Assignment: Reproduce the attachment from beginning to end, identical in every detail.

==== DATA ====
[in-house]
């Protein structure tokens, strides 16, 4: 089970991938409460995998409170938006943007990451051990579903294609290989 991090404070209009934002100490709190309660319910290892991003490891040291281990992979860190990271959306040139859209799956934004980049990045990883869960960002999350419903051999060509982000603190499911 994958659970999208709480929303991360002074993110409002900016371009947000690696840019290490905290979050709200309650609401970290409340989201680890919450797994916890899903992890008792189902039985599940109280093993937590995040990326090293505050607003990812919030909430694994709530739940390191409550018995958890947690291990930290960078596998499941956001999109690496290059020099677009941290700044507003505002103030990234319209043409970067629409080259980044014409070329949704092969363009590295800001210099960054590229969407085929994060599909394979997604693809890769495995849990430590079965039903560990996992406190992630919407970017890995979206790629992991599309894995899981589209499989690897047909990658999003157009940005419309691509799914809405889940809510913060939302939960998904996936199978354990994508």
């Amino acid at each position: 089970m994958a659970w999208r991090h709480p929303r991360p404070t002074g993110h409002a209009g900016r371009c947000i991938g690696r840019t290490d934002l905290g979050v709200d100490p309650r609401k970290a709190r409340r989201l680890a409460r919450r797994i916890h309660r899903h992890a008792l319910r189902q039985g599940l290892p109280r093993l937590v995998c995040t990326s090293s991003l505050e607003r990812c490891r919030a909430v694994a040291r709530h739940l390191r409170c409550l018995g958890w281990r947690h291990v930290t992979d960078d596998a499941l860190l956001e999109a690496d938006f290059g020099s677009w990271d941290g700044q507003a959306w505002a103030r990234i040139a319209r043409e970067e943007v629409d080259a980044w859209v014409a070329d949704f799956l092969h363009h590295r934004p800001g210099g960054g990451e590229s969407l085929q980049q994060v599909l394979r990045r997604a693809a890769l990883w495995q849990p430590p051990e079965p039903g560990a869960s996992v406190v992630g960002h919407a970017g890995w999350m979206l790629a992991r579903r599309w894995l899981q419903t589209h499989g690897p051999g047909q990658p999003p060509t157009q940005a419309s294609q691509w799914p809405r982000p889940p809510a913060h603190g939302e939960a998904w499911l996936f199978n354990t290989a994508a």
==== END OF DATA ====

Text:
[in-house]
């Protein structure tokens, strides 16, 4: 089970991938409460995998409170938006943007990451051990579903294609290989 991090404070209009934002100490709190309660319910290892991003490891040291281990992979860190990271959306040139859209799956934004980049990045990883869960960002999350419903051999060509982000603190499911 994958659970999208709480929303991360002074993110409002900016371009947000690696840019290490905290979050709200309650609401970290409340989201680890919450797994916890899903992890008792189902039985599940109280093993937590995040990326090293505050607003990812919030909430694994709530739940390191409550018995958890947690291990930290960078596998499941956001999109690496290059020099677009941290700044507003505002103030990234319209043409970067629409080259980044014409070329949704092969363009590295800001210099960054590229969407085929994060599909394979997604693809890769495995849990430590079965039903560990996992406190992630919407970017890995979206790629992991599309894995899981589209499989690897047909990658999003157009940005419309691509799914809405889940809510913060939302939960998904996936199978354990994508």
């Amino acid at each position: 089970m994958a659970w999208r991090h709480p929303r991360p404070t002074g993110h409002a209009g900016r371009c947000i991938g690696r840019t290490d934002l905290g979050v709200d100490p309650r609401k970290a709190r409340r989201l680890a409460r919450r797994i916890h309660r899903h992890a008792l319910r189902q039985g599940l290892p109280r093993l937590v995998c995040t990326s090293s991003l505050e607003r990812c490891r919030a909430v694994a040291r709530h739940l390191r409170c409550l018995g958890w281990r947690h291990v930290t992979d960078d596998a499941l860190l956001e999109a690496d938006f290059g020099s677009w990271d941290g700044q507003a959306w505002a103030r990234i040139a319209r043409e970067e943007v629409d080259a980044w859209v014409a070329d949704f799956l092969h363009h590295r934004p800001g210099g960054g990451e590229s969407l085929q980049q994060v599909l394979r990045r997604a693809a890769l990883w495995q849990p430590p051990e079965p039903g560990a869960s996992v406190v992630g960002h919407a970017g890995w999350m979206l790629a992991r579903r599309w894995l899981q419903t589209h499989g690897p051999g047909q990658p999003p060509t157009q940005a419309s294609q691509w799914p809405r982000p889940p809510a913060h603190g939302e939960a998904w499911l996936f199978n354990t290989a994508a």